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Best Paper Awards for Jens Teubner in projects A2 and C5

May 2, 2017 10:30

At BTW 2017 in Stuttgart, Jens Teubner received the Best Paper Award for his Paper "Efficient Storage and Analysis of Genome Data in Databases". He developed this work together with the University Magdeburg, Bayer AG, and TU Berlin.

The paper discusses technique to store genome data efficiently in a relational database. This makes the flexibility and performance of modern relational database engines accessible to the analysis of genome data.

At the same day, Stefan Noll, a Master Student of Jens Teubner, received the Best Student Paper Award ath BTW 2017 in Stuttgart. His contribution "Energy Efficiency in Main Memory Databases" reports on the key results of his Master Thesis. The Master Thesis was prepared within the DBIS Group and in the context of the Collaborative Research Center SFB876, Project A2.

His paper shows how the energy efficiency of a database system can be improved by balancing the compute capacity of the system with the available main memory bandwidth. To this end, he proposes to use Dynamic Voltage and Frequency Scaling (DVFS) as well as the selective shutdown of individual cores.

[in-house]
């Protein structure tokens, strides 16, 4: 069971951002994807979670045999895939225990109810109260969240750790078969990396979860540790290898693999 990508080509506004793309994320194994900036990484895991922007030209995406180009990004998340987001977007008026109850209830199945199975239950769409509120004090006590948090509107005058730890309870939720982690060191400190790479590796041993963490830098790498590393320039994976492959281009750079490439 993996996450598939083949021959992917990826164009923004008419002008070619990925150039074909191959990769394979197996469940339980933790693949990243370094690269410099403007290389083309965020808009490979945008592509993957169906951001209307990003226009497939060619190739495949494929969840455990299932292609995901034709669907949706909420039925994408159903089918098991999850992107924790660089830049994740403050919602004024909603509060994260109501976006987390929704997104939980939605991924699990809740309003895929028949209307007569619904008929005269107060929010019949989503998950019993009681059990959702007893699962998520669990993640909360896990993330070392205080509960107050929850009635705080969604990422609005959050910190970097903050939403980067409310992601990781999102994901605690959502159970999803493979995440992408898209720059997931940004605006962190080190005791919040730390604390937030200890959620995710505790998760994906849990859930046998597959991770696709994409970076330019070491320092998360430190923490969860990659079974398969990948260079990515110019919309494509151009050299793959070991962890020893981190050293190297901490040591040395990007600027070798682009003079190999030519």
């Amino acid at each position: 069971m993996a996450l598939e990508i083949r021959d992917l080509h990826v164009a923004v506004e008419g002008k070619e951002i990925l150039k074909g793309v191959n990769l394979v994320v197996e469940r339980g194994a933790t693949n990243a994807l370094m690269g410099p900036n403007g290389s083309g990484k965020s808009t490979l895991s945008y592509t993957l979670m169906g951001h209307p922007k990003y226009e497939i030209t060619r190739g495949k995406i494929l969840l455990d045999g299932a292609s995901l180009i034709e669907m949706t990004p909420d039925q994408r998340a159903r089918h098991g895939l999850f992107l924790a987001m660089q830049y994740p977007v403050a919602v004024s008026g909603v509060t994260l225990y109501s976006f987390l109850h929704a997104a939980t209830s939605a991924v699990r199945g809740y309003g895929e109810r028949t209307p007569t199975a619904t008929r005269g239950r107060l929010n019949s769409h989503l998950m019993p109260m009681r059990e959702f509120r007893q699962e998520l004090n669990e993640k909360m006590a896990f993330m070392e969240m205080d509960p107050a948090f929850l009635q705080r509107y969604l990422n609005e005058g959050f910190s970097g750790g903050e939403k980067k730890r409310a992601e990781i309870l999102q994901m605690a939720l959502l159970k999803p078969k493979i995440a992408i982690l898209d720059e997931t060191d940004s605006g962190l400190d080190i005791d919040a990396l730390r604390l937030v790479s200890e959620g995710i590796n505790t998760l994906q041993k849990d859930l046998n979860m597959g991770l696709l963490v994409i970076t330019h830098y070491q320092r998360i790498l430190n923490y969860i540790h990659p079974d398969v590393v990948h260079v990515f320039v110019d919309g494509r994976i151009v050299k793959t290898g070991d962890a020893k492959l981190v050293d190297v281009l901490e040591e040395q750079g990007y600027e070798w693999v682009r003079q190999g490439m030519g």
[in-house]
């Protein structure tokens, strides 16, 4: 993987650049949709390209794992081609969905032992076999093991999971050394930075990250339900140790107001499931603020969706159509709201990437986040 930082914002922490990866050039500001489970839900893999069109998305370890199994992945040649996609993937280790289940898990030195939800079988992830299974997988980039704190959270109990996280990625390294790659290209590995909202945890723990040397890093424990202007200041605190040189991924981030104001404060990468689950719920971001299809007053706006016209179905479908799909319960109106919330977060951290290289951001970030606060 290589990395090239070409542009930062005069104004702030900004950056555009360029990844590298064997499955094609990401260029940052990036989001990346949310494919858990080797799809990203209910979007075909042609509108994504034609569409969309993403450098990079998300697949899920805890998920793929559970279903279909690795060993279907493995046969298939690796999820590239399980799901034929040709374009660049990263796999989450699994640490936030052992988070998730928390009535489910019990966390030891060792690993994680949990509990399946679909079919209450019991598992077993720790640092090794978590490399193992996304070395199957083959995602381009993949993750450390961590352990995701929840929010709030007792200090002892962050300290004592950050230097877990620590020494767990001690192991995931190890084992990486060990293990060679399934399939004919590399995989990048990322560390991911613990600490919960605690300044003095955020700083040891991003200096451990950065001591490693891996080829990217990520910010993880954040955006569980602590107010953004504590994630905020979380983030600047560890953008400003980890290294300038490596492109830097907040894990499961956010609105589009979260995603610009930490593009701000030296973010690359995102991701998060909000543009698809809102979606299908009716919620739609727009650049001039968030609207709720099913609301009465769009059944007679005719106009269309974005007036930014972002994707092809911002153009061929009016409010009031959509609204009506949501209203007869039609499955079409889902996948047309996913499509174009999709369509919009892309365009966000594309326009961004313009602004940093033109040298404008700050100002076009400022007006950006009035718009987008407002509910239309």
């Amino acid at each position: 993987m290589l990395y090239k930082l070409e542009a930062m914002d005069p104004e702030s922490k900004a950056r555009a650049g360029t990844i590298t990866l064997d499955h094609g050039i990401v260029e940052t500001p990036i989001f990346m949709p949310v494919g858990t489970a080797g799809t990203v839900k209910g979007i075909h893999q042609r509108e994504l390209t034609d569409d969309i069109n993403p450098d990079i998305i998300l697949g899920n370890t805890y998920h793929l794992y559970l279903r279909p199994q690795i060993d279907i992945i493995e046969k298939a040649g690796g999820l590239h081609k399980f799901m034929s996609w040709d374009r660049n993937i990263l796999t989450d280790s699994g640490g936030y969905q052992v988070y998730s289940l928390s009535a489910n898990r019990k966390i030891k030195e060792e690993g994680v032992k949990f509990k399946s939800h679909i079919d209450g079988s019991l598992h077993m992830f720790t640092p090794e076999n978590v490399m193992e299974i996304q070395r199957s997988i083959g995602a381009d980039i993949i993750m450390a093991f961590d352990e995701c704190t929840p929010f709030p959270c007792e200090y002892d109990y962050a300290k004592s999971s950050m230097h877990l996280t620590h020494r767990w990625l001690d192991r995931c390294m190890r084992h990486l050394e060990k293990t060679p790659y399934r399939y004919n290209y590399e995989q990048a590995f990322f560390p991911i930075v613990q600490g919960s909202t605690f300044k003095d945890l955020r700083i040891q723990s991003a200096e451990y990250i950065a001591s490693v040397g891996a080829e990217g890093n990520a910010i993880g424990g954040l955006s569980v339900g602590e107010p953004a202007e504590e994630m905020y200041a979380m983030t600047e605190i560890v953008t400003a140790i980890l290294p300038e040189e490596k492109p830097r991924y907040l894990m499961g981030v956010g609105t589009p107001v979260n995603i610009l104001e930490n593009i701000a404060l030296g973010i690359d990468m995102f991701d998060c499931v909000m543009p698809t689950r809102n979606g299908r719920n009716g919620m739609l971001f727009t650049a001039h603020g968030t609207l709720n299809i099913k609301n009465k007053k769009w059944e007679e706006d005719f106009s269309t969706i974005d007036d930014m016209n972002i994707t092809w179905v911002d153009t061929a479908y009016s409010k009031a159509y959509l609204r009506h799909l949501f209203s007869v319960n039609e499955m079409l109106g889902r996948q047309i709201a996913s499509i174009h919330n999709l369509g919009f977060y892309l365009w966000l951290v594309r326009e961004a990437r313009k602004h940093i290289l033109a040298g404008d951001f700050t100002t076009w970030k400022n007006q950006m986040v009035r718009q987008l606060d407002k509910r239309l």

Abstract: "Efficient Storage and Analysis of Genome Data in Databases"
Genome-analysis enables researchers to detect mutations within genomes and deduce their consequences. Researchers need reliable analysis platforms to ensure reproducible and comprehensive analysis results. Database systems provide vital support to implement the required sustainable procedures. Nevertheless, they are not used throughout the complete genome-analysis process, because (1) database systems suffer from high storage overhead for genome data and (2) they introduce overhead during domain-specific analysis. To overcome these limitations, we integrate genome-specific compression into database systems using a specialized database schema. Thus, we can reduce the storage overhead to 30%. Moreover, we can exploit genome-data characteristics during query processing allowing us to analyze real-world data sets up to five times faster than specialized analysis tools and eight times faster than a straightforward database approach.

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